Unique Weighted Ring Dips For Massive Upper Body

Unique Weighted Ring Dips For Massive Upper Body Size

Dr. Joel Seedman, Ph.D. 


Ring dips are some of the most effective upper body strength and mass builders there are.  Besides crushing the chest, triceps, and shoulders, the core and shoulder stabilizers must work overtime to maintain motor control and handle the instability created from the rings.  Once you’ve mastered bodyweight variations of ring dips and learn the proper mechanics you’ll gradually want to increase the load and intensity. 

Although most individuals load ring dips with a weight belt (by attaching weights to the end of it), I’ve found that both the dorsiflexion loading and knee flexion loading protocols are even more effective.  That’s because these two loading methods help improve full body tension, spinal rigidity, and enhanced body mechanics as discussed in several of my articles from earlier in the year. 


The Ultimate Continuous Drop Set Protocol

However, the dorsiflexion loading and knee flexion loading protocols provide further benefits for hypertrophy goals primarily because the lifter can seamlessly transition into a drop set by simply releasing the weight from the feet and ankles. Essentially this becomes a continuous drop set as it can be accomplished without having to take any break or rest period between load changes. 

Performing drop sets with weighted ring dips is one of the most brutal yet effective upper body strength training protocols you’ll ever use as it takes advantage of all three primary mechanisms of muscle hypertrophy including muscle damage, mechanical tension, and metabolic stress. 

Here’s an example of what it would look like using the dorsiflexion loading method.  The same protocol can also be accomplished with knee flexion loading provided you have a spotter.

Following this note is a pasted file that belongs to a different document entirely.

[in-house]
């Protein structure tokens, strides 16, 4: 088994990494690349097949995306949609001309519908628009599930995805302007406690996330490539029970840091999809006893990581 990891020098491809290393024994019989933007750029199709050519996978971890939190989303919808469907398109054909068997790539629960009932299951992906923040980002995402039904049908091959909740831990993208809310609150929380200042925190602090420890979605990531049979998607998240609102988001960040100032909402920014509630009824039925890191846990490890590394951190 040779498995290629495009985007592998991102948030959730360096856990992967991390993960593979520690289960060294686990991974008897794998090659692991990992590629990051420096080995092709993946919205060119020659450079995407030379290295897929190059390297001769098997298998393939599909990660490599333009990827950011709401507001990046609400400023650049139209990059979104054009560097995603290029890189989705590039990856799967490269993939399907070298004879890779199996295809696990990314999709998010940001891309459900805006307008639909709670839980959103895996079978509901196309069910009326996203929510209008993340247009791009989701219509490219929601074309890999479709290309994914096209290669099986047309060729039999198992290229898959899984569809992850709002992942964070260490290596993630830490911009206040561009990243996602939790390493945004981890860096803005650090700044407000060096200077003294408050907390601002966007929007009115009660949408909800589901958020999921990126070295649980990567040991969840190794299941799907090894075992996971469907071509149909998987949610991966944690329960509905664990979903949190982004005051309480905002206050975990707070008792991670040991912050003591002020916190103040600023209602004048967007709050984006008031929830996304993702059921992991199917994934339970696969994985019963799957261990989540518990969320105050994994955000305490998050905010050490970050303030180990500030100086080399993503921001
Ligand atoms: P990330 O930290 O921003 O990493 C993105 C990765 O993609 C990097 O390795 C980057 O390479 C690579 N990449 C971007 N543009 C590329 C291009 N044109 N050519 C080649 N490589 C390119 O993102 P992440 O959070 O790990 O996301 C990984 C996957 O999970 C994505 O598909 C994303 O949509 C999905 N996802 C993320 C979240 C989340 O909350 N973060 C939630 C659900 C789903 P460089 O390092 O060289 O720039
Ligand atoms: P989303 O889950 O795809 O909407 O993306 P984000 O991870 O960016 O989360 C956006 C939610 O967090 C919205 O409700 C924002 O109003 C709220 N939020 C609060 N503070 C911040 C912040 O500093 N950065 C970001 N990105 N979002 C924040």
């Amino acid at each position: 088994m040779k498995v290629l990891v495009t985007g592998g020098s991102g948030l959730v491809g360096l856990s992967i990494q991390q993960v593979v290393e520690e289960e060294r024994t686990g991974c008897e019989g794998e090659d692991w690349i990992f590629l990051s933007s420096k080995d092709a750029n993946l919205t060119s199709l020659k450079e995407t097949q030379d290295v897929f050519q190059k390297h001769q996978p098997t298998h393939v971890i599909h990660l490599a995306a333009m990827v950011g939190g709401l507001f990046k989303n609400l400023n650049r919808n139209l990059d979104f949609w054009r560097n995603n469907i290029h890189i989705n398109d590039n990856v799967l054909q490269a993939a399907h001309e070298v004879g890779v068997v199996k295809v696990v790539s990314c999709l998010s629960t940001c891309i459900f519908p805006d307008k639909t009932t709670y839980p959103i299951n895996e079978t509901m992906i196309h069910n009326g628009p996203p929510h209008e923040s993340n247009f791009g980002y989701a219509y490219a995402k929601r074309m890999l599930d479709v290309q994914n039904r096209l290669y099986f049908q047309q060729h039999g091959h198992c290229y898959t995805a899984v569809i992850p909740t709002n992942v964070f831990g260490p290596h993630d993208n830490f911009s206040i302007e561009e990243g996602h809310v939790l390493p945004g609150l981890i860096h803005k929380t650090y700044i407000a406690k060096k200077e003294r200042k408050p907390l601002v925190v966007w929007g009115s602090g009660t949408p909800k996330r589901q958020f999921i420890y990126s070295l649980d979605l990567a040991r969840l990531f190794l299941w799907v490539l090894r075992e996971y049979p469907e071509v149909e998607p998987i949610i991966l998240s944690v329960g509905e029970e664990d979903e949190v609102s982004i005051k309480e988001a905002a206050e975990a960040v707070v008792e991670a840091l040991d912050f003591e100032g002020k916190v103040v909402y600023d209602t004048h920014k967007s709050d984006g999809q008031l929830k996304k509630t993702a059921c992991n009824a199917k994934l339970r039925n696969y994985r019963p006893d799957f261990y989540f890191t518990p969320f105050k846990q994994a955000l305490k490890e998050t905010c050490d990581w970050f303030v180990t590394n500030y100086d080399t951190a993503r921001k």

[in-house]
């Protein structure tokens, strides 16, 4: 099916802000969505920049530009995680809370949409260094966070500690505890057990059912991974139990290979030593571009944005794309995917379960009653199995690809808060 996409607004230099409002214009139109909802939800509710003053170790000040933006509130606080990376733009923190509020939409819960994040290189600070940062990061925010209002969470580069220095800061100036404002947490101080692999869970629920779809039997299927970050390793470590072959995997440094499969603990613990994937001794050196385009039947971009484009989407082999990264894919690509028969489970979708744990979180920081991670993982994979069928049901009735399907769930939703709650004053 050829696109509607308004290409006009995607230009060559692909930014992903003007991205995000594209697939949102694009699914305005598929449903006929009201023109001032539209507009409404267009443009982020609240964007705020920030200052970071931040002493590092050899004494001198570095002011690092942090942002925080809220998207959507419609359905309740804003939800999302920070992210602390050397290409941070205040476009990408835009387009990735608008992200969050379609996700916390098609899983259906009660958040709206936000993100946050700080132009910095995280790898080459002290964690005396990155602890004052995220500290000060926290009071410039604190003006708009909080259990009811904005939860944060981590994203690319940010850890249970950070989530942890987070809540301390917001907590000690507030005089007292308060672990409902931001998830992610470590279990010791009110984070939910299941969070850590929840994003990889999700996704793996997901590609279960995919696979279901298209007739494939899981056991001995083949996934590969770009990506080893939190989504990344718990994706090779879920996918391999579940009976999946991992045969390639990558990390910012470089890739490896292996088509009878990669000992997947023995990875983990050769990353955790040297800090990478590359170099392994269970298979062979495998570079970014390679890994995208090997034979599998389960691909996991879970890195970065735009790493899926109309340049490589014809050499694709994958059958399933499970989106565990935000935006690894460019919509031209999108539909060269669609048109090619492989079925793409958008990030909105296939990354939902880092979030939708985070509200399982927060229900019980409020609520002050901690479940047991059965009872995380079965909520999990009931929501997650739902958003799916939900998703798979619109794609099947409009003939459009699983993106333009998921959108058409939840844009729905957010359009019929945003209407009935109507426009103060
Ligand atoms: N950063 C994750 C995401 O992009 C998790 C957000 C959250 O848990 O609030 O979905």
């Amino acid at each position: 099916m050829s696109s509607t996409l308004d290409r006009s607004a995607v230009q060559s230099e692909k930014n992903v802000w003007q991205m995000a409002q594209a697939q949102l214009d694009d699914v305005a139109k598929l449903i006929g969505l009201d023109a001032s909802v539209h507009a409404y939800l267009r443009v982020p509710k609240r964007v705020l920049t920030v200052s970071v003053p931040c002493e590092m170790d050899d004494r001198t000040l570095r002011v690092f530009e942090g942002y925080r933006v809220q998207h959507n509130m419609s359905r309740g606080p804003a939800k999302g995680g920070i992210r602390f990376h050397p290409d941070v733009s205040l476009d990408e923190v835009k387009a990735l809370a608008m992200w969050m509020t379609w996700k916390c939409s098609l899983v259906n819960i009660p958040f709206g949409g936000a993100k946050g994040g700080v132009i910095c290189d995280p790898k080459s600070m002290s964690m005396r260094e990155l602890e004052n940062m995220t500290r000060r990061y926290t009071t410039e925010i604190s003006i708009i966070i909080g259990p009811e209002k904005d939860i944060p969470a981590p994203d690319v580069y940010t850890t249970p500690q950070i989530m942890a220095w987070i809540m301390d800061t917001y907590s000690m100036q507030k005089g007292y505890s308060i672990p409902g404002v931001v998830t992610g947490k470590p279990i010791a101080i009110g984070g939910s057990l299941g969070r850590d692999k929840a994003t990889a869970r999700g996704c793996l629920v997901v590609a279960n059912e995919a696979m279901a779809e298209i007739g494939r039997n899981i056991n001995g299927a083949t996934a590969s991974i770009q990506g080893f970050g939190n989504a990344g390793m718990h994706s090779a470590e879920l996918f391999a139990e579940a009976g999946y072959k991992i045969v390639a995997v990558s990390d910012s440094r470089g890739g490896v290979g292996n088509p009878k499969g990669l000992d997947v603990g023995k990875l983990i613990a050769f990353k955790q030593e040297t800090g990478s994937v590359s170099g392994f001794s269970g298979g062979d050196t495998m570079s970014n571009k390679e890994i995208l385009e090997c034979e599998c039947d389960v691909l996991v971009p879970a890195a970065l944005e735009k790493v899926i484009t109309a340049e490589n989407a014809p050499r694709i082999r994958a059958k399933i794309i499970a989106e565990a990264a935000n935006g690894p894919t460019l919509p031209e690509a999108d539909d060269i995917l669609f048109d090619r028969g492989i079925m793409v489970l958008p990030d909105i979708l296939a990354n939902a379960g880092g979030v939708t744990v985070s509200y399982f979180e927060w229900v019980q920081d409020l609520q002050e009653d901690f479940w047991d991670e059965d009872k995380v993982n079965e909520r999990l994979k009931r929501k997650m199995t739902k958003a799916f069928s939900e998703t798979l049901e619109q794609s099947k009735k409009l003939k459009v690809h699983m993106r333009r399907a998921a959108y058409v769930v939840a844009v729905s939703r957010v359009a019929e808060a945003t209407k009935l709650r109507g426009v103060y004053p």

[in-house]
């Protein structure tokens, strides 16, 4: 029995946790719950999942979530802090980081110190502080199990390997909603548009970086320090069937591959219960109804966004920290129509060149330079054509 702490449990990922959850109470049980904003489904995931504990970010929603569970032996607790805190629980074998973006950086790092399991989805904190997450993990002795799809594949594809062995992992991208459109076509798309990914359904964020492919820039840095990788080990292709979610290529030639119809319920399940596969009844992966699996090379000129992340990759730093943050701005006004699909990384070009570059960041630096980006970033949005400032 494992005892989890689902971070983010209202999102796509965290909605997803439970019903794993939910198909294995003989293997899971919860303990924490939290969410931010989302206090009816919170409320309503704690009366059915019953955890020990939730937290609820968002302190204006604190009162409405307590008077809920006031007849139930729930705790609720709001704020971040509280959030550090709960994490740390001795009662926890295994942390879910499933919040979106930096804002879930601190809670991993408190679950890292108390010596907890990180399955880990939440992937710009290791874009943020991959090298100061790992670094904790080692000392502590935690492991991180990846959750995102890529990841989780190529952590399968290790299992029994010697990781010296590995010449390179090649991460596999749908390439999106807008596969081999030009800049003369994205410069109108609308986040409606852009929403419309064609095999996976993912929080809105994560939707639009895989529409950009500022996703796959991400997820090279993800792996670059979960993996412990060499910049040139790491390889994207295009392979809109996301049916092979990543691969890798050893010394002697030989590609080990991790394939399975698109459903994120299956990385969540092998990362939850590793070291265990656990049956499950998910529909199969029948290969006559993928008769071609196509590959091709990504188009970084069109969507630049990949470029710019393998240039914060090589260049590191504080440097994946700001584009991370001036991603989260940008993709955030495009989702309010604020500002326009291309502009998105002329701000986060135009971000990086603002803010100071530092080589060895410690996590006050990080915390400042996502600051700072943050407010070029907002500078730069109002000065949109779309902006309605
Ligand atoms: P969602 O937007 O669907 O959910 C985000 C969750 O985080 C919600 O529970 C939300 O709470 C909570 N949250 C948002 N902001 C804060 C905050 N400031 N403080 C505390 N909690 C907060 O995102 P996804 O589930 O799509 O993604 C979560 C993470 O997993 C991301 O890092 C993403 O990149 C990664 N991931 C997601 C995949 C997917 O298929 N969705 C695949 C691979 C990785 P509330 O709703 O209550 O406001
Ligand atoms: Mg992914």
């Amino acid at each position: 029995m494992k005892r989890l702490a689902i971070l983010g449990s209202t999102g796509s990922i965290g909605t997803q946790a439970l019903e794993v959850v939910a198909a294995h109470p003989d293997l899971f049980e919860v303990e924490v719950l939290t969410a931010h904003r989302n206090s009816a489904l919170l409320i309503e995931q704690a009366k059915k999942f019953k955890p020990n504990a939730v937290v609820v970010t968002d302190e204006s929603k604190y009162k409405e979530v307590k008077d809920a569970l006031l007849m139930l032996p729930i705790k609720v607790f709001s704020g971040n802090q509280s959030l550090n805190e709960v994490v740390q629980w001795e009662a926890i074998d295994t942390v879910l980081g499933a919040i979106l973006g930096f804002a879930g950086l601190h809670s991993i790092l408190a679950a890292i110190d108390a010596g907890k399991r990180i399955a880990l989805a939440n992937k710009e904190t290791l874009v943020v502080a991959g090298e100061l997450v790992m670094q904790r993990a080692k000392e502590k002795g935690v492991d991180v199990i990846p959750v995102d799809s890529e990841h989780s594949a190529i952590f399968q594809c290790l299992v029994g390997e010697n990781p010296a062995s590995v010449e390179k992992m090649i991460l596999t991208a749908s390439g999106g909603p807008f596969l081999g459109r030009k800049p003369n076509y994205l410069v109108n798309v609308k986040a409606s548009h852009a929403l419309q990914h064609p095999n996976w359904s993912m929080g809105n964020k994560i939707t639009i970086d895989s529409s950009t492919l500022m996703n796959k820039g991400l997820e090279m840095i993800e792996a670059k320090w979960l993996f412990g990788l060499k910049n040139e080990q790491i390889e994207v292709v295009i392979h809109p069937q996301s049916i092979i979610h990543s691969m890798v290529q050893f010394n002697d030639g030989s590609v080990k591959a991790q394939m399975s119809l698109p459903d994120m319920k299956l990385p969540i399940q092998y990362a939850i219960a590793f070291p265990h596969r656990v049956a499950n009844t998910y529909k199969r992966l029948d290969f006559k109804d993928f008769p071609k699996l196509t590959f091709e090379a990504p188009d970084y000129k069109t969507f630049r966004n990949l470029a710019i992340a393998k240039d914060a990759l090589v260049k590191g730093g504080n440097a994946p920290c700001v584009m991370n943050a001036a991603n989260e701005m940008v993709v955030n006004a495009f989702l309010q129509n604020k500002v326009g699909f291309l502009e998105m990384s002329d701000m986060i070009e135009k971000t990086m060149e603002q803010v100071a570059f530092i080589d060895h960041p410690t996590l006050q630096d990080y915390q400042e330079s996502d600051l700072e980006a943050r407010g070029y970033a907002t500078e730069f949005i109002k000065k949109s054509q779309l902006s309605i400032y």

If you’re looking for another challenging dip variation try performing ring dips with the hanging band technique.  This is done by hanging kettlebells from bands then attaching them to the your lower legs using the knee-flexion loading protocol.  

The combination of the hanging bands in conjunction with the unstable rings produces extreme instability that the lifter must learn to control by keeping the core tight and shoulders centrated/packed throughout the set.  In addition, this loading method requires the lifter to use approximately 90 degree mechanics at the elbow joint as anything but this will destabilize the shoulder joint making the movement feel impossible to control. 

As an added bonus, expect to feel your hamstrings get pulverized from the knee flexion loading as they’ll be firing fiercely to keep the weight from dropping.  This lower leg activation also helps produce full body tension and irradiation through concurrent activation potentiation.  In simple terms it helps reduce energy leaks up the kinetic chain by teaching the lifter to stay tight while employing smooth and crisp mechanics. 


Regressions 

If you’re unfamiliar with knee-flexion loading I recommend starting off with more stable loading methods (rather than the HBT protocol).  This can be done by using either a dumbbell between the legs or chains on top of the legs as demonstrated by one of my NFL athletes Jarius Wynn. 


Barbell Loading

Once you’ve mastered your mechanics on the both the dorsiflexion loading and knee flexion loading try performing dips with a barbell.  This requires the strictest mechanics as anything less will cause the bar to tilt in an uncontrollable fashion. 

To reiterate, each of these variations can incorporate the continuous drop set technique previously described by simply dumping the weight off the legs and continuing the set with bodyweight until no further reps with proper form can be performed.


Bands: A Simple Semi-Alternative

If you're uncomfortable or unfamiliar with the dorsiflexion or knee flexion loading methods but are still looking for a unique dip method that allows smooth transitions into drop set protocols you can employ band resistance on any dip variation including ring dips.  

The drop set will involve a very brief (2-3 second) break to transition to bodyweight however it's still a solid option especially since it also happens to provide insane constant tension to the targeted musculature. 


Practical Application

Due to the extreme intensity of this protocol I recommend only performing the last set of your weighted dips with this technique as anymore could overtrain the nervous system and muscle tissue.  I typically suggest using a load that allows the completion of 5-8 perfect weighted reps before dropping to bodyweight.